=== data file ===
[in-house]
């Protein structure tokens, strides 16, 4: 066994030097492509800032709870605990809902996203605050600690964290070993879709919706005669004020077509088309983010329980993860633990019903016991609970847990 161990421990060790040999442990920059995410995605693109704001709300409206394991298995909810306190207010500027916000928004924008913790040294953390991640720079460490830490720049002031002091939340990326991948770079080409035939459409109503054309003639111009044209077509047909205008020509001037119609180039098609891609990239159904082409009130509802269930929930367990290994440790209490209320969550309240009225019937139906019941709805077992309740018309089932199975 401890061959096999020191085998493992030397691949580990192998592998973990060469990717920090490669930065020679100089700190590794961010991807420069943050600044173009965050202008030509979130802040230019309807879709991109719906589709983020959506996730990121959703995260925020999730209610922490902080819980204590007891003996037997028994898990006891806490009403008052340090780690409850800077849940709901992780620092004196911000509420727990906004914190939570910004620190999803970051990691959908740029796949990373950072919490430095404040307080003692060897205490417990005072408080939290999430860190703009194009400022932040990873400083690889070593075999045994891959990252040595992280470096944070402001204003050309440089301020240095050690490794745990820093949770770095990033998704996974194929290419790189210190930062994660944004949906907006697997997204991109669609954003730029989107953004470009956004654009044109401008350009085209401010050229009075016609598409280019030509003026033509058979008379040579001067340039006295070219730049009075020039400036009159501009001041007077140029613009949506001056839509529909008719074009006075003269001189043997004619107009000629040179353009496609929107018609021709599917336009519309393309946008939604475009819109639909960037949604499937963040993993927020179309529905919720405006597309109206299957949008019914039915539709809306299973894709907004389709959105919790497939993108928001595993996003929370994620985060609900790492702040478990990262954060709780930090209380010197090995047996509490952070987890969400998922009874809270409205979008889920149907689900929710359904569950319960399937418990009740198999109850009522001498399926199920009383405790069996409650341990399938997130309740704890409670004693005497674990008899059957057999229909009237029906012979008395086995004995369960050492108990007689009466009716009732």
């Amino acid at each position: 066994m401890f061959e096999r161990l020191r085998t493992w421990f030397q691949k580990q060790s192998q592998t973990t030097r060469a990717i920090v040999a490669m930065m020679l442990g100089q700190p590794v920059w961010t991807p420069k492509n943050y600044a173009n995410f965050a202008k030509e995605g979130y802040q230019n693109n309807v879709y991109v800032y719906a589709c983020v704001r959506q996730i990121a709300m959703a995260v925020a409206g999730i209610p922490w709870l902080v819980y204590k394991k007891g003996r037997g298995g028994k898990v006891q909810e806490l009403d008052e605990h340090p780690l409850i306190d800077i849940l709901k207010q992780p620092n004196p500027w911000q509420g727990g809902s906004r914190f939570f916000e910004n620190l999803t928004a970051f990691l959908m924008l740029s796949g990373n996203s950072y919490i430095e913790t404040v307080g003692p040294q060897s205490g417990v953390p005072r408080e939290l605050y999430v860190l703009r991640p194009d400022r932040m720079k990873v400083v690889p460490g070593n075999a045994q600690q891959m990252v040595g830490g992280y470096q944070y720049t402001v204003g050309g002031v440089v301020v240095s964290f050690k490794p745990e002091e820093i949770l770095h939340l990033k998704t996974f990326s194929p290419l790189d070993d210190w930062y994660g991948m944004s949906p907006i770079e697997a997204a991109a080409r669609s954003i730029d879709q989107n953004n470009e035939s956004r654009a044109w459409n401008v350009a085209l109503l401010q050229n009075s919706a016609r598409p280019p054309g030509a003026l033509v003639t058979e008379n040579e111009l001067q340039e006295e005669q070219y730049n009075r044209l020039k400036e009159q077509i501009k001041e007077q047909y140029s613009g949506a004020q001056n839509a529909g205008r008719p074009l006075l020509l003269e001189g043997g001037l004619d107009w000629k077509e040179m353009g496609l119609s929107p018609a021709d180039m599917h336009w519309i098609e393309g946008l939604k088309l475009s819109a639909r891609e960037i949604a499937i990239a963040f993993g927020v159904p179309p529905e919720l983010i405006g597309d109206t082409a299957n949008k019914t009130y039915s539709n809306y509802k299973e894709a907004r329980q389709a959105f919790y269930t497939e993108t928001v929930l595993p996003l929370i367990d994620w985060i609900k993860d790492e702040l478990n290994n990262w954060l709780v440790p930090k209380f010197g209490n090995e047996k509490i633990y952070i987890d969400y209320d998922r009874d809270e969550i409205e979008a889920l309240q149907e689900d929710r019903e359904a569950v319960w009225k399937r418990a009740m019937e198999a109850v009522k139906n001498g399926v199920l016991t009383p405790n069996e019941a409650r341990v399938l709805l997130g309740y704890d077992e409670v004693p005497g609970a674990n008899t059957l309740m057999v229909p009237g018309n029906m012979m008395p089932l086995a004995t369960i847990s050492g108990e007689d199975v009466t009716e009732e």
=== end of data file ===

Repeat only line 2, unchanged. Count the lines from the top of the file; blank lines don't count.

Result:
């Protein structure tokens, strides 16, 4: 066994030097492509800032709870605990809902996203605050600690964290070993879709919706005669004020077509088309983010329980993860633990019903016991609970847990 161990421990060790040999442990920059995410995605693109704001709300409206394991298995909810306190207010500027916000928004924008913790040294953390991640720079460490830490720049002031002091939340990326991948770079080409035939459409109503054309003639111009044209077509047909205008020509001037119609180039098609891609990239159904082409009130509802269930929930367990290994440790209490209320969550309240009225019937139906019941709805077992309740018309089932199975 401890061959096999020191085998493992030397691949580990192998592998973990060469990717920090490669930065020679100089700190590794961010991807420069943050600044173009965050202008030509979130802040230019309807879709991109719906589709983020959506996730990121959703995260925020999730209610922490902080819980204590007891003996037997028994898990006891806490009403008052340090780690409850800077849940709901992780620092004196911000509420727990906004914190939570910004620190999803970051990691959908740029796949990373950072919490430095404040307080003692060897205490417990005072408080939290999430860190703009194009400022932040990873400083690889070593075999045994891959990252040595992280470096944070402001204003050309440089301020240095050690490794745990820093949770770095990033998704996974194929290419790189210190930062994660944004949906907006697997997204991109669609954003730029989107953004470009956004654009044109401008350009085209401010050229009075016609598409280019030509003026033509058979008379040579001067340039006295070219730049009075020039400036009159501009001041007077140029613009949506001056839509529909008719074009006075003269001189043997004619107009000629040179353009496609929107018609021709599917336009519309393309946008939604475009819109639909960037949604499937963040993993927020179309529905919720405006597309109206299957949008019914039915539709809306299973894709907004389709959105919790497939993108928001595993996003929370994620985060609900790492702040478990990262954060709780930090209380010197090995047996509490952070987890969400998922009874809270409205979008889920149907689900929710359904569950319960399937418990009740198999109850009522001498399926199920009383405790069996409650341990399938997130309740704890409670004693005497674990008899059957057999229909009237029906012979008395086995004995369960050492108990007689009466009716009732």